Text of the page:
Standardized tests involve more than reading, writing and arithmetic. Body fluids are also part of the equation.
"We have kids who vomit on test day. We have kids who cry. We have kids who wet their pants," says Van Buren Elementary teacher, Sherri Wood.
Kid's tears are only part of the problem says Wood, a 28-year veteran educator. Some kids inevitably fail standardized tests meant to measure their yearly progress and teachers are held accountable. And when students fail high stakes tests mandated under the Bush Administration's No Child Left Behind Act, schools fail as well.
"It's the rules and regs that are the devil in the details, " Wood says. "They're just nuts."
Some Idaho lawmakers want to leave George W. Bush's education plan behind. They have proposed legislation that calls for the state's exemption from the act.Republicans backing the bill that gained support from the Idaho Educators Association say the call for exemption has nothing to do with partisan politics.
"I don't think you can manage our schools from D.C.," says Sen. Gary Schroeder (R-Moscow), sponsor of the Senate Joint Memorial, that at press time was headed to the Senate Education Committee.
The No Child Left Behind (NCLB) Act requires schools to meet "Adequate Yearly Progress" (AYP) criteria or be placed in "AYP Jail." Failing schools could eventually face federal intervention, and schools that balk at the NCLB could lose federal funding. Schroeder calls the mandate an impossible and costly task for smaller schools.
"We're not saying that we want to refuse federal funding," Schroeder says. "We think it's an unfunded mandate and it's a federal takeover of our schools."
The Memorial tells Congress that Idaho already leads the nation in school improvement thanks to the Idaho Reading Initiative and the creation of the Idaho Standards Assessment Test (ISAT). Lawmakers and educators also say Idaho's largely rural schools don't face the problems of metropolitan schools that NCLB legislation intends to remedy.
Some rural schools are already exempted from NCLB. But the Act so narrowly defines "rural" that many of Idaho's small schools would not meet the exemption criteria, says Lorna Jimerson with The Rural School and Community Trust.
She notes that some see NCLB as part of an agenda to expand school choice. Parents have the option of sending their children to a different school if their neighborhood school does not meet standards. But Jimerson says shipping kids from school to school isn't an option in districts with few schools or for families who are unable to make long commutes.
"It's a misfit situation and states know that," she says.
Lawmakers say "NCLB" sounds admirable, but eight states including Utah have made similar moves to exempt their schools from its mandates.
"The goals are simply not fair and simply not realistic," says the Idaho Education Association's Communications Director Gayle Moore. "There's just too many ways a school can be judged as a failure."
Educators say it's going to be difficult to attract good teachers to failing schools and that good teachers already at failing schools won't want to keep plugging away when they're deemed failures.And teachers say no matter what, some students will get left behind.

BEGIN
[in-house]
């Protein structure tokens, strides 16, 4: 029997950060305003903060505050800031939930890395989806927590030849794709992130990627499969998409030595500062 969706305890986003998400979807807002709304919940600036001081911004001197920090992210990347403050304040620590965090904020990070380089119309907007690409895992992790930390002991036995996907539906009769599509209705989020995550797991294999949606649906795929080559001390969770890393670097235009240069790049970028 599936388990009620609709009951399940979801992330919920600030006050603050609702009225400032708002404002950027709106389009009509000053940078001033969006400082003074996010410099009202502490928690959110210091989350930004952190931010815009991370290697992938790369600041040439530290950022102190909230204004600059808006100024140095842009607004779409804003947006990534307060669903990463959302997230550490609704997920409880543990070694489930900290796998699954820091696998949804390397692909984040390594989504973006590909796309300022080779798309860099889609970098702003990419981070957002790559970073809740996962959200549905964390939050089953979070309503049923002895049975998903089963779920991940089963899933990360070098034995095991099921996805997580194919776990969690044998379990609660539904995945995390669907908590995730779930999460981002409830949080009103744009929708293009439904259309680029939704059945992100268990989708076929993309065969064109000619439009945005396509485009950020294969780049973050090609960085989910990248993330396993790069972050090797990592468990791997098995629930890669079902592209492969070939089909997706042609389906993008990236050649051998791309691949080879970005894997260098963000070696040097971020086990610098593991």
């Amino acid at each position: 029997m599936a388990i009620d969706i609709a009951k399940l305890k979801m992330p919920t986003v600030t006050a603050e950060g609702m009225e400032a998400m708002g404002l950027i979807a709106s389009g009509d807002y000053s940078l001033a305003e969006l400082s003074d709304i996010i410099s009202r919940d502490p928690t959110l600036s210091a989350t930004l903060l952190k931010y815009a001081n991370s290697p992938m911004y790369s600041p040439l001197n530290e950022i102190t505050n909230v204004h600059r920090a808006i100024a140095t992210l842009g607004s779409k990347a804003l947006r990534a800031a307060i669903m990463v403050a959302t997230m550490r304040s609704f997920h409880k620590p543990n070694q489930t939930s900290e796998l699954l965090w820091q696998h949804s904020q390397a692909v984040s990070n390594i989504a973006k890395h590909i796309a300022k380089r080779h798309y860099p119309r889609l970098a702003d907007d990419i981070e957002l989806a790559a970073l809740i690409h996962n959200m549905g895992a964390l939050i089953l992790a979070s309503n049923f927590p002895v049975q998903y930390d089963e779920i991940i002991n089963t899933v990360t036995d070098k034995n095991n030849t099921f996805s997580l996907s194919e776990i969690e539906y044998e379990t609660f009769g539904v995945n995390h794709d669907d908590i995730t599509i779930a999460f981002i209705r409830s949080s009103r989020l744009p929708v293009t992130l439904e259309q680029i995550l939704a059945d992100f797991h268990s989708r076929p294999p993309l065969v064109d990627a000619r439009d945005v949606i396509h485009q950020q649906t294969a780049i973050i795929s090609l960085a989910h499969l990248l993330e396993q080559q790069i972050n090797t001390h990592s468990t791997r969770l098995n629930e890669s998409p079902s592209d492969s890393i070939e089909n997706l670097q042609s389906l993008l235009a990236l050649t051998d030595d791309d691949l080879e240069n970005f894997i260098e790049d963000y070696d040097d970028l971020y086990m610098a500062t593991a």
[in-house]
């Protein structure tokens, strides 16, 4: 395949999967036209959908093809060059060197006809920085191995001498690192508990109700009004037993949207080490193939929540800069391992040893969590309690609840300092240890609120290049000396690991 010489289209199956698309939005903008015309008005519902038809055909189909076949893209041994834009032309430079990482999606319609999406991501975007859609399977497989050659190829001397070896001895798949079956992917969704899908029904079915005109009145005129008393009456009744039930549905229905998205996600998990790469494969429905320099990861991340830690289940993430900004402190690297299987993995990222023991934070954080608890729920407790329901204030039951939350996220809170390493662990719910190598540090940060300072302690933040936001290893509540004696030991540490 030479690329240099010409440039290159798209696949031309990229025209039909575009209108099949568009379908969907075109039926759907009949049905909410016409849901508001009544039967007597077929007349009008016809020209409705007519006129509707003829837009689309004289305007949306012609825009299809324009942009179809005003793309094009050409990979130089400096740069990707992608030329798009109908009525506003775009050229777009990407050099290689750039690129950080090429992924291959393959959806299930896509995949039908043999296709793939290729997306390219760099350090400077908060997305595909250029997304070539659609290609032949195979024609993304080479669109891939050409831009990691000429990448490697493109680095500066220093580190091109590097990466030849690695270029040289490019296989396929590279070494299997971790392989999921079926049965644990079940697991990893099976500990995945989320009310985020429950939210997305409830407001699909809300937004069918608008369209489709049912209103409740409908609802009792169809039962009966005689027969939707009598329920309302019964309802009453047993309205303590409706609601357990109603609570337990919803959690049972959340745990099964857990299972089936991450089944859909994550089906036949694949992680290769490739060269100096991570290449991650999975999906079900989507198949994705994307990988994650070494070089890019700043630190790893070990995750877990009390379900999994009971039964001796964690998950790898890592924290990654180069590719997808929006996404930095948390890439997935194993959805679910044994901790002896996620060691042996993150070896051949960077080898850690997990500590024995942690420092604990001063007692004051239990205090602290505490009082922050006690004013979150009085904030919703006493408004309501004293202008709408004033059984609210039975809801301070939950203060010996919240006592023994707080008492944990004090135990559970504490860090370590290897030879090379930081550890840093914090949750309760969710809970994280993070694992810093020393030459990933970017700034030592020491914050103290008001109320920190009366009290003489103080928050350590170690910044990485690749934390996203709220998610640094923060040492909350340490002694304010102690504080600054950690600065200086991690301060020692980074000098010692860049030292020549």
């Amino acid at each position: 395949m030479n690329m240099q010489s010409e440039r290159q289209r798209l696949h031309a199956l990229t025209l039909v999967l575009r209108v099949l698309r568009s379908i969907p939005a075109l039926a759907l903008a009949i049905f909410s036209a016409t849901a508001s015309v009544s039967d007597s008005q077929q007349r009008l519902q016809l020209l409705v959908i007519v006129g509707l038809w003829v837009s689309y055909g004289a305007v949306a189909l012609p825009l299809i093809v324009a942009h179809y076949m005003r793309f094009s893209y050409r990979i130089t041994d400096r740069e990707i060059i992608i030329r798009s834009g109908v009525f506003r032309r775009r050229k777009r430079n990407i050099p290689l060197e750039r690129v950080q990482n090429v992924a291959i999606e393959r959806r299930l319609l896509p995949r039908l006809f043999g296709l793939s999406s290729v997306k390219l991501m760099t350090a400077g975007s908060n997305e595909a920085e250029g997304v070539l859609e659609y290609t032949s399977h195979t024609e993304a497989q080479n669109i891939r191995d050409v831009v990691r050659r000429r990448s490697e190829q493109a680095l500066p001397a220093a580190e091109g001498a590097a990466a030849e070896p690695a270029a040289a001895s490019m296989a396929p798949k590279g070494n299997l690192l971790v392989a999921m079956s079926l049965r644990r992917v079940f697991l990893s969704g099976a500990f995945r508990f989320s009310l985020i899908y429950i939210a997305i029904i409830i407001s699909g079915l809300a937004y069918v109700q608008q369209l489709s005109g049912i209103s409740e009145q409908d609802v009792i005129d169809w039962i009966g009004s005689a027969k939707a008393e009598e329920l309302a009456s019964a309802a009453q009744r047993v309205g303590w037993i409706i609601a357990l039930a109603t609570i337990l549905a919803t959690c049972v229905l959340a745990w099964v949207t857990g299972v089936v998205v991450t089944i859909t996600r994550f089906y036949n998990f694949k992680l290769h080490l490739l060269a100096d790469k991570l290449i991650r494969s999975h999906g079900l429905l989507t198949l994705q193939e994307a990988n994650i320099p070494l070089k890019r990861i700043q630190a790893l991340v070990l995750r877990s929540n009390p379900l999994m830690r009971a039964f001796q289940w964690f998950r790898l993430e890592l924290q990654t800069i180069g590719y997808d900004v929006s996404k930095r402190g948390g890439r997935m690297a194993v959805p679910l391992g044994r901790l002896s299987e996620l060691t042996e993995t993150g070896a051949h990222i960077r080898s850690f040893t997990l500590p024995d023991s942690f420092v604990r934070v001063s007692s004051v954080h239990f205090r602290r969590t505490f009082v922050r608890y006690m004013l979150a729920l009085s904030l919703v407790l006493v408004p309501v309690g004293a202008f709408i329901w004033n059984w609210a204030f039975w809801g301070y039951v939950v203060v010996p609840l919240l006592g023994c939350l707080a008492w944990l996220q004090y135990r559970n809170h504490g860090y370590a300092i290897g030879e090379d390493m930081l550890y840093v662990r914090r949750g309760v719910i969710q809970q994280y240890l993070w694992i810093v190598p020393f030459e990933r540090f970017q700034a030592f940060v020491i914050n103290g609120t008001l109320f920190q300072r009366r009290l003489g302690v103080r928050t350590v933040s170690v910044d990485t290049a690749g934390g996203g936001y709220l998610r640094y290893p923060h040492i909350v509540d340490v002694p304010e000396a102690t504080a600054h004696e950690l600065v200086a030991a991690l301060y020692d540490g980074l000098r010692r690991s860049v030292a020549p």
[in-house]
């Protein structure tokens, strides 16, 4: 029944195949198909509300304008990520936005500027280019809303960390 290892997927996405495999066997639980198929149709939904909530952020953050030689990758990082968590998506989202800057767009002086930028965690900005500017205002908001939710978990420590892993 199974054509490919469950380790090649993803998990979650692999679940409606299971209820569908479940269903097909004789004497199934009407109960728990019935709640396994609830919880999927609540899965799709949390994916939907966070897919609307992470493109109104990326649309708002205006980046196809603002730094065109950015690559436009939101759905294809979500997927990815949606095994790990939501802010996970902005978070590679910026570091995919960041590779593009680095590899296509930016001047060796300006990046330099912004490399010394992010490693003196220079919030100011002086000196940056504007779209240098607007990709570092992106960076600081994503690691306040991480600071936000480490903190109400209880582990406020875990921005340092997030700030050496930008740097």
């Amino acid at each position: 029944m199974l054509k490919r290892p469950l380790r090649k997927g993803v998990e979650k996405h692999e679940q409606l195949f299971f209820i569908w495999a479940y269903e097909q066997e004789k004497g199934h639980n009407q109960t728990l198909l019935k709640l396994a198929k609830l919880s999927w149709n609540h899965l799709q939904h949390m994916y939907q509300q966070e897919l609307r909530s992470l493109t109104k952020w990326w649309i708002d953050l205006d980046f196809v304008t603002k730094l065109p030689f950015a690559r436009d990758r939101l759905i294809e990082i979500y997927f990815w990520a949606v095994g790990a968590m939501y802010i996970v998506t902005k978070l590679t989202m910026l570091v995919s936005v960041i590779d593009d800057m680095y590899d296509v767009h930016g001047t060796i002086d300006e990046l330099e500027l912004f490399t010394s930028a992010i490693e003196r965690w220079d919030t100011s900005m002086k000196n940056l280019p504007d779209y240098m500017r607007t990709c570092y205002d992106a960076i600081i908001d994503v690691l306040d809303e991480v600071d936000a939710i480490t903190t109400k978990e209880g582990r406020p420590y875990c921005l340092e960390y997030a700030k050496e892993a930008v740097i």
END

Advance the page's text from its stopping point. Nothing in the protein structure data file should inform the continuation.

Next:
"Obviously we want every child to meet their full potential. But I have a third grader and we get pretty darn excited when she can write a sentence because when she came to school at five years old, she could not speak," Wood says.
A child with an IQ of 50 cannot meet the proficiency standards outlined by the NCLB Act, Wood says. But when Bush says, "No Child Left Behind," he means, "No Child Left Behind." By 2012, 100 percent of public school children must make what's considered adequate yearly progress and meet proficiency standards in core subjects. That means Wood's third grader who couldn't speak at age five would have to meet the same standards as students with achievements that Wood explains using what she calls the "Volvo theory": Students from middle and upper-middle class backgrounds tend to have the benefits of vacations, excursions to the theater, involved and educated parents. And those class privileges often translate into a more successful school career. Under NCLB provisions, a student who cannot recognize his or her name, the students who come from abusive backgrounds, are poor, speak English as a second language, rarely eat a nutritious dinner--students who have everything going against them are expected to meet the same standards as students from "Volvo households." The law does provide some exemptions for the most severely disabled and some ESL students, but for the most part, a child with Downs Syndrome could be held to the same standards as a class valedictorian.
Wood sees the individuality of her students every day and measures progress on a case by case basis. One student's victory wouldn't even earn a mention on another student's progress report. And the brilliant artist who struggles to master simple addition could walk away from a standardized test labeled a failure.
"Creativity is not measured in the ISAT," Wood says.
If student test scores miss the mark, their schools could face punitive measures including warnings and ultimately federal intervention and restructuring.
The possibility of federal intervention in schools, backed by fiercely independent parents, school boards and communities, does not sit well with some lawmakers. And the seemingly arbitrary nature of standardized tests doesn't sit well with teachers. Wood remembers a time one student who couldn't recognize her name took the ISAT. She scored quite well, Wood says.
"She was a happy little clicker. She just clicked," Wood says, referring to the computerized test.
"She took about 12 minutes to answer 52 questions, and she was proficient. She was proficient because she happened to click on the right answer."